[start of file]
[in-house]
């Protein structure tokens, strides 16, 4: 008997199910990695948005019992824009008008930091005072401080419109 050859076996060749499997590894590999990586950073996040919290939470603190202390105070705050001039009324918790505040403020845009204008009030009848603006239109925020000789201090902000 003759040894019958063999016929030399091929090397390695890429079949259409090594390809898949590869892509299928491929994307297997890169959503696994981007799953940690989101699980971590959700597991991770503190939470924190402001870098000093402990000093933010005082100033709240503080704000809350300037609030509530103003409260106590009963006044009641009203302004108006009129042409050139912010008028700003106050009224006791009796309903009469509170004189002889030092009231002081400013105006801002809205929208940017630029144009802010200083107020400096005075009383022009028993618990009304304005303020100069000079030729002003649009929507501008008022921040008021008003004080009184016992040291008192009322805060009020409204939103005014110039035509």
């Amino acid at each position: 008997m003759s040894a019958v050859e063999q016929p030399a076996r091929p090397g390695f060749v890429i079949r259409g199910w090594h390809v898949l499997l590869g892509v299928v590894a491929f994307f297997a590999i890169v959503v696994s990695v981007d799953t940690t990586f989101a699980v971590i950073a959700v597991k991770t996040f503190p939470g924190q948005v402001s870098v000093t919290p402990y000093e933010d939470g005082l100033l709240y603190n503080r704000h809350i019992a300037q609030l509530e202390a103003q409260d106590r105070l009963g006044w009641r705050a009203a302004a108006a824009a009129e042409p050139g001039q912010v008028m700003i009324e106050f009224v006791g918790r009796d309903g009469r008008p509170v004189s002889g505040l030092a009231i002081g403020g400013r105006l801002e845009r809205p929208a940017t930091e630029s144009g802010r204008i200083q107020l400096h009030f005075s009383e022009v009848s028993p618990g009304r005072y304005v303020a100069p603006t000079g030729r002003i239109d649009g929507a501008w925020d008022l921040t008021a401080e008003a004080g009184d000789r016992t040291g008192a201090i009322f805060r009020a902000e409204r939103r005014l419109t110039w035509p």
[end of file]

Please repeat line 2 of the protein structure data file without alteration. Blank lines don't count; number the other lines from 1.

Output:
């Protein structure tokens, strides 16, 4: 008997199910990695948005019992824009008008930091005072401080419109 050859076996060749499997590894590999990586950073996040919290939470603190202390105070705050001039009324918790505040403020845009204008009030009848603006239109925020000789201090902000 003759040894019958063999016929030399091929090397390695890429079949259409090594390809898949590869892509299928491929994307297997890169959503696994981007799953940690989101699980971590959700597991991770503190939470924190402001870098000093402990000093933010005082100033709240503080704000809350300037609030509530103003409260106590009963006044009641009203302004108006009129042409050139912010008028700003106050009224006791009796309903009469509170004189002889030092009231002081400013105006801002809205929208940017630029144009802010200083107020400096005075009383022009028993618990009304304005303020100069000079030729002003649009929507501008008022921040008021008003004080009184016992040291008192009322805060009020409204939103005014110039035509």